The hydrolysis products of Xylan degradation were identified successfully through TLC. In the initial phase of the growth, all the Xylo-oligosaccharides were detected while after 25hours, Xylo-triose was alone observed to be present in the supernatant. It shows the activity of endo-xylanase. The absence of xylobiose and xylose, probably was their usage in biomass production.
There was a gel-precipitate formed in centrifugation after 25hours of growth when the reducing sugars were dropped simultaneously. In TLC, the high molecular weight spot was also absent at the bottom. The precipitate was absent in the case of controls grown on xylose nor they were present in the Xylan containing medium without fungal inoculation. Hence, it is understood that the precipitate resulted from the changes made in the Xylan, by Ustilago maydis MB215. The precipitate was known to be consisting of glucopyranosyluronic acid formed after Xylan degradation.
In an important study by Muller et al., it is revealed that 12 open reading frames are present in U.maydis secretome that are involved in Xylan degradation. They are endo-1,4-beta-xylanase, alpha-L-arabinofuranosidases, beta-galactosidases, acetylxylan esters, and arabinoxylan arabinfuranohydrolase. The analysis of MALDI-TOF on U.maydis MB215 culture grown in Xylan, established that endo-1,4-betaxylanase encoded by um06350.1 was available in the supernatant accompanied by certain biomass degrading enzymes.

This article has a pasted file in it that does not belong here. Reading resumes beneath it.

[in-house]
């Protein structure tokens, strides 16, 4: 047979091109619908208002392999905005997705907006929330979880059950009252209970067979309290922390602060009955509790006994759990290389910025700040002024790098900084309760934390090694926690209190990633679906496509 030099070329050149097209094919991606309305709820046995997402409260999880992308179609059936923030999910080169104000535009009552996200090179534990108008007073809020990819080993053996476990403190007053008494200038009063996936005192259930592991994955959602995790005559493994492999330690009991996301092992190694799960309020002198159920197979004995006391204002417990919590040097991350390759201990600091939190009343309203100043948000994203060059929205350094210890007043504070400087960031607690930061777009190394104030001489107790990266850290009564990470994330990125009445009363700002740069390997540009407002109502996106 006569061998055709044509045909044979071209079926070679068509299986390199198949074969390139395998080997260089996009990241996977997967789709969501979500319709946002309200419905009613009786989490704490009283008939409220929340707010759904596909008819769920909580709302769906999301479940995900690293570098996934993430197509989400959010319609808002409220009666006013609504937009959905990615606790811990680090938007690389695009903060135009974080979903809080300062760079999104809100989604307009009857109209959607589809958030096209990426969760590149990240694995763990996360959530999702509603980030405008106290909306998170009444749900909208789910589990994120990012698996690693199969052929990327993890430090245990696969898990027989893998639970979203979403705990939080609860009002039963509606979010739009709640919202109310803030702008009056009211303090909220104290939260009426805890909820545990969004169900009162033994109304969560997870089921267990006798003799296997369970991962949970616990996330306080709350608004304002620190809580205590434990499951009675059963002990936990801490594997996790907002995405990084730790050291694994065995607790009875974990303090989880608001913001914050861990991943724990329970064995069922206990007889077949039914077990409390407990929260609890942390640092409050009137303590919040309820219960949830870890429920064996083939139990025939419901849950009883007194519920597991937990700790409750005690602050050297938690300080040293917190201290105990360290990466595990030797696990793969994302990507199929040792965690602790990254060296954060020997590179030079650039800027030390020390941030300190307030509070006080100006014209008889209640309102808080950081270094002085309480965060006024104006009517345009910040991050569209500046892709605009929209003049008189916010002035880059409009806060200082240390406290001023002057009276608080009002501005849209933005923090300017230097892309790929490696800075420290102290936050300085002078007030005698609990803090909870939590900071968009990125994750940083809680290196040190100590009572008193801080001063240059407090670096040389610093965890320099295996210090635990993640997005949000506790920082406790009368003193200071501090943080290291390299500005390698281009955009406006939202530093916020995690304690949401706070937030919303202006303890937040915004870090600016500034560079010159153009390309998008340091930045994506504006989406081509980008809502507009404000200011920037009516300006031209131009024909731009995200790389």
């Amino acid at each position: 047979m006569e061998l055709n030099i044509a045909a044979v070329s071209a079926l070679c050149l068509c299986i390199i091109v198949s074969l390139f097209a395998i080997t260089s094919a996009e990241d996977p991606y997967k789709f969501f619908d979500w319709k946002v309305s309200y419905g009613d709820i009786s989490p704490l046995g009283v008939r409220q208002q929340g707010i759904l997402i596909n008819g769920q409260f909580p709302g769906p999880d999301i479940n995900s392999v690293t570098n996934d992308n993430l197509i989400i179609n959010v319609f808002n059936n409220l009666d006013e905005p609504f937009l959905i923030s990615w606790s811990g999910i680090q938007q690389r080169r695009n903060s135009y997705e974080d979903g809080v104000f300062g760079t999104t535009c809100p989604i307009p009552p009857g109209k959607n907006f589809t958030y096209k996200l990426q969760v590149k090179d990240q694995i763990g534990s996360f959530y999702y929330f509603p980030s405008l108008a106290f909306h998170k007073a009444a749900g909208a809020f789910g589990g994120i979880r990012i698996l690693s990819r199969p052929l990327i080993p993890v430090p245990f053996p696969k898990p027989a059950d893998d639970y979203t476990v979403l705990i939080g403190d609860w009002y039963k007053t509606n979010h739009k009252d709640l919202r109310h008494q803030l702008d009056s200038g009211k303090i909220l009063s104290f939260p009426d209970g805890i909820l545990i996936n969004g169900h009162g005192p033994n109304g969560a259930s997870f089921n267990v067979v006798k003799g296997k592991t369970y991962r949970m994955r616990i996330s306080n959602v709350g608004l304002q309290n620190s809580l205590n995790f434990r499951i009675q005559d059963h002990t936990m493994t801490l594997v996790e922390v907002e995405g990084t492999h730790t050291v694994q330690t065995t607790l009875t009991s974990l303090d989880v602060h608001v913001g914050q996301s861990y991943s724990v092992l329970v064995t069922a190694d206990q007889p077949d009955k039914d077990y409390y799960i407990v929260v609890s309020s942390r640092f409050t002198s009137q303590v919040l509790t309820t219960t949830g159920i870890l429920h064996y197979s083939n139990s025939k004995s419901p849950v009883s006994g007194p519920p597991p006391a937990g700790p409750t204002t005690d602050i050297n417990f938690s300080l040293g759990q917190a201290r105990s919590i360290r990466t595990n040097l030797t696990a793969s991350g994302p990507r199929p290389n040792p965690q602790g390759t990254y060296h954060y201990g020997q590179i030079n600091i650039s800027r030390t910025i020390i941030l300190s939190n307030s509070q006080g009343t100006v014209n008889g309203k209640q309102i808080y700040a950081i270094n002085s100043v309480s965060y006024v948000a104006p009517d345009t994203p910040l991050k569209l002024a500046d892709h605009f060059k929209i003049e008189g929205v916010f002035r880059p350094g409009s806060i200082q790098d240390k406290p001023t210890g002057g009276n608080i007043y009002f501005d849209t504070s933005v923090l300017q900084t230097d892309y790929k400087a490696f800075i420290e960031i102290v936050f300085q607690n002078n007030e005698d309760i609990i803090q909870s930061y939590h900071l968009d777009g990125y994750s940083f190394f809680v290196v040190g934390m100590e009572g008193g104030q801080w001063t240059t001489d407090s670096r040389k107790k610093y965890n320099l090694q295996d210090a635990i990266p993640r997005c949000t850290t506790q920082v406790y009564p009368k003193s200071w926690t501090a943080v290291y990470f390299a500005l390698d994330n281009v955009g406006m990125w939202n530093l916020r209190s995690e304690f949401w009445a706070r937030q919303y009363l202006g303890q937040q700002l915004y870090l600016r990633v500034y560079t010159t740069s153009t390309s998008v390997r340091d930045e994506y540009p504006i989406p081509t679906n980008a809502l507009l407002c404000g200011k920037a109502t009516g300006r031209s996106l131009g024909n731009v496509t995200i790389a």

Deletion of um06350 in U.maydis
The activity of xylanase (umxyn11A gene) in U.maydis is confirmed by removing the concerned open reading frame and checking the Xylan degrading capacity of the organism. The rate of growth of the mutant was reduced to .09 per hour. The final absorbance of the deletion mutant was 6.78 and the final cell dry weight was 4.5+/-0.04 g/liter compared to that of the wild type. The drop in pH was delayed by 3 hours when compared to the time taken for the pH drop in the wildtype.
The concentration of reducing sugars was 1.95+/-0.03 g/liter observed to have resulted 9 hours later than the time taken in the wildtype. The release of Xylo-oligosaccharides was also slower by the mutant than in the wild type. The deletion mutant could show significant change in the rate of Xylan degradation. The TLC analysis also revealed the production of small oligosaccharides by the deletion mutant. The rate of growth of mutant on xylose was same as that of the wild type. These results establish the assumption that the removed open reading frame was associated with the Xylan degradation and not involved in the xylose uptake processes or in growth processes.
Elena Geiser, Nick Wierckx, Martin Zimmermannand Lars M Blank. Identification of an endo-1,4-beta-xylanase of Ustilago maydis. BMC Biotechnology. 2013, 13: 59.